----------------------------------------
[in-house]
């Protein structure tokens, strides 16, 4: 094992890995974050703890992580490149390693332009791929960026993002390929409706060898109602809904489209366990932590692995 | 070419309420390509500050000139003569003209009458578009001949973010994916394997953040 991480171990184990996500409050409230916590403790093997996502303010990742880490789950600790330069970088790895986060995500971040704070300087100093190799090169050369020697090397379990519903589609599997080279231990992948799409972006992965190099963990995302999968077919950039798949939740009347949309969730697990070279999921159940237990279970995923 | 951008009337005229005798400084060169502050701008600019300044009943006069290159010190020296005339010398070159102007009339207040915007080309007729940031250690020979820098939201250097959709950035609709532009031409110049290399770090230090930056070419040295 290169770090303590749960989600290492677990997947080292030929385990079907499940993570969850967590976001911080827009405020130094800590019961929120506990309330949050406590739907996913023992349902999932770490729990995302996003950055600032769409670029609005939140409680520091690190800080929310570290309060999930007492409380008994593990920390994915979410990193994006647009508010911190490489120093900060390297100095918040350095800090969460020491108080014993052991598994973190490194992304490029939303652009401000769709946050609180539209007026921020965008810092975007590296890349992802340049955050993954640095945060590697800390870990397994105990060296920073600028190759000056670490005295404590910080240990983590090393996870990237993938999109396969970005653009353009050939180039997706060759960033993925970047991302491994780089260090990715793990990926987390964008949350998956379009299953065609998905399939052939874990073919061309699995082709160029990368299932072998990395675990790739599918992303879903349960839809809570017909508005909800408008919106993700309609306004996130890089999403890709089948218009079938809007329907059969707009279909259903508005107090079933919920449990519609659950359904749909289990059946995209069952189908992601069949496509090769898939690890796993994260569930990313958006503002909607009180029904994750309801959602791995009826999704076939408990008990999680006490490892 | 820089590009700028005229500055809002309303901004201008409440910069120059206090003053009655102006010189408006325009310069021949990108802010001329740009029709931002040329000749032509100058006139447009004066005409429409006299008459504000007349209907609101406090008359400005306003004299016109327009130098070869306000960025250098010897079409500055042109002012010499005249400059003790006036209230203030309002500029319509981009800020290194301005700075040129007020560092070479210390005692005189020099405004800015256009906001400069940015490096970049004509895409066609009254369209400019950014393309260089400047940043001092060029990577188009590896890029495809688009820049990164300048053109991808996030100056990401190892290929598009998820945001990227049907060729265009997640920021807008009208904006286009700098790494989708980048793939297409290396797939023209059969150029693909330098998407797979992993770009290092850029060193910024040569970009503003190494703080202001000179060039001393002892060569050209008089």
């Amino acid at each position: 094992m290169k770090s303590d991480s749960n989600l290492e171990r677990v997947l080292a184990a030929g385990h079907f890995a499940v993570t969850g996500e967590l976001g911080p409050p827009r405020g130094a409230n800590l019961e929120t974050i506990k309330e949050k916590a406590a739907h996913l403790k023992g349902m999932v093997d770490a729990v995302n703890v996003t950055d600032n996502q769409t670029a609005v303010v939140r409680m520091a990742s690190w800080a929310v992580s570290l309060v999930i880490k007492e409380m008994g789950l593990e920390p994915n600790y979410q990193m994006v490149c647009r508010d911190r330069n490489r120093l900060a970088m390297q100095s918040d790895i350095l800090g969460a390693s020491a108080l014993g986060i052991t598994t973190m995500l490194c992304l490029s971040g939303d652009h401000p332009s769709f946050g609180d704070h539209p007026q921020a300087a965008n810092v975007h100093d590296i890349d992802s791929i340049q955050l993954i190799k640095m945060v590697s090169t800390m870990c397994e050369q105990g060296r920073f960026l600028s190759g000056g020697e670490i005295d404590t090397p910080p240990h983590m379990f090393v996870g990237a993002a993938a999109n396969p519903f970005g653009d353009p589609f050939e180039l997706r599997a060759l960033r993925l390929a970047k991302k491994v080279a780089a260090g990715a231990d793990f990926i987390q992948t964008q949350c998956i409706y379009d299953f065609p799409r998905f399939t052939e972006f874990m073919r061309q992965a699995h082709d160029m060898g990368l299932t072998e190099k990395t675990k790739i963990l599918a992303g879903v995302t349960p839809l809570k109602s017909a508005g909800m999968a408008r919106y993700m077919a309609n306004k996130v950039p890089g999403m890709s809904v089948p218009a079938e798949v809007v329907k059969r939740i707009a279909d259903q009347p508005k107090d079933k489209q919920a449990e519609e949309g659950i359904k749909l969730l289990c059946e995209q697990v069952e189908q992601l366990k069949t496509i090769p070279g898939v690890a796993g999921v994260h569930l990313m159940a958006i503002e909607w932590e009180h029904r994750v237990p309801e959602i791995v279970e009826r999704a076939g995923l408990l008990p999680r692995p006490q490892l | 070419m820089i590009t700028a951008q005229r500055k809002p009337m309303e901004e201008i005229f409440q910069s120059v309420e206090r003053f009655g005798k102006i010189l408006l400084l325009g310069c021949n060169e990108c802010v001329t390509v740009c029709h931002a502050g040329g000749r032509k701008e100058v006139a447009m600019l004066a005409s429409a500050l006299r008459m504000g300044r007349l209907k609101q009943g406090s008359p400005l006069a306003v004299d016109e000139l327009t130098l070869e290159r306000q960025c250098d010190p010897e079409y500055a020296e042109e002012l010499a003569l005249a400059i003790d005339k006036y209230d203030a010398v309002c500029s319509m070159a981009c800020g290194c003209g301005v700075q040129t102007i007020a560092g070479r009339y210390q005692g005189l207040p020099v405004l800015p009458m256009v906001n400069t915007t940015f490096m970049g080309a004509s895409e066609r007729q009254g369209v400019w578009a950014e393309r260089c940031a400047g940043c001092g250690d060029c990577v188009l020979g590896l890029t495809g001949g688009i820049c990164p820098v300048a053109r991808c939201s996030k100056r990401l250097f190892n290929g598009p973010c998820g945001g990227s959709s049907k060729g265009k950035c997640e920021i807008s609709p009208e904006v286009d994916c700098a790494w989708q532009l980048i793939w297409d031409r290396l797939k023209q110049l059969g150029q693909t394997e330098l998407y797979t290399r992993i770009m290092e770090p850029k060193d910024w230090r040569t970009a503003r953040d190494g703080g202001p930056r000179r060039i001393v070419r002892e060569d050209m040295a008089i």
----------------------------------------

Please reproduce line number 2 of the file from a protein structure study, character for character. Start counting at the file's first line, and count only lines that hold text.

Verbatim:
């Protein structure tokens, strides 16, 4: 094992890995974050703890992580490149390693332009791929960026993002390929409706060898109602809904489209366990932590692995 | 070419309420390509500050000139003569003209009458578009001949973010994916394997953040 991480171990184990996500409050409230916590403790093997996502303010990742880490789950600790330069970088790895986060995500971040704070300087100093190799090169050369020697090397379990519903589609599997080279231990992948799409972006992965190099963990995302999968077919950039798949939740009347949309969730697990070279999921159940237990279970995923 | 951008009337005229005798400084060169502050701008600019300044009943006069290159010190020296005339010398070159102007009339207040915007080309007729940031250690020979820098939201250097959709950035609709532009031409110049290399770090230090930056070419040295 290169770090303590749960989600290492677990997947080292030929385990079907499940993570969850967590976001911080827009405020130094800590019961929120506990309330949050406590739907996913023992349902999932770490729990995302996003950055600032769409670029609005939140409680520091690190800080929310570290309060999930007492409380008994593990920390994915979410990193994006647009508010911190490489120093900060390297100095918040350095800090969460020491108080014993052991598994973190490194992304490029939303652009401000769709946050609180539209007026921020965008810092975007590296890349992802340049955050993954640095945060590697800390870990397994105990060296920073600028190759000056670490005295404590910080240990983590090393996870990237993938999109396969970005653009353009050939180039997706060759960033993925970047991302491994780089260090990715793990990926987390964008949350998956379009299953065609998905399939052939874990073919061309699995082709160029990368299932072998990395675990790739599918992303879903349960839809809570017909508005909800408008919106993700309609306004996130890089999403890709089948218009079938809007329907059969707009279909259903508005107090079933919920449990519609659950359904749909289990059946995209069952189908992601069949496509090769898939690890796993994260569930990313958006503002909607009180029904994750309801959602791995009826999704076939408990008990999680006490490892 | 820089590009700028005229500055809002309303901004201008409440910069120059206090003053009655102006010189408006325009310069021949990108802010001329740009029709931002040329000749032509100058006139447009004066005409429409006299008459504000007349209907609101406090008359400005306003004299016109327009130098070869306000960025250098010897079409500055042109002012010499005249400059003790006036209230203030309002500029319509981009800020290194301005700075040129007020560092070479210390005692005189020099405004800015256009906001400069940015490096970049004509895409066609009254369209400019950014393309260089400047940043001092060029990577188009590896890029495809688009820049990164300048053109991808996030100056990401190892290929598009998820945001990227049907060729265009997640920021807008009208904006286009700098790494989708980048793939297409290396797939023209059969150029693909330098998407797979992993770009290092850029060193910024040569970009503003190494703080202001000179060039001393002892060569050209008089």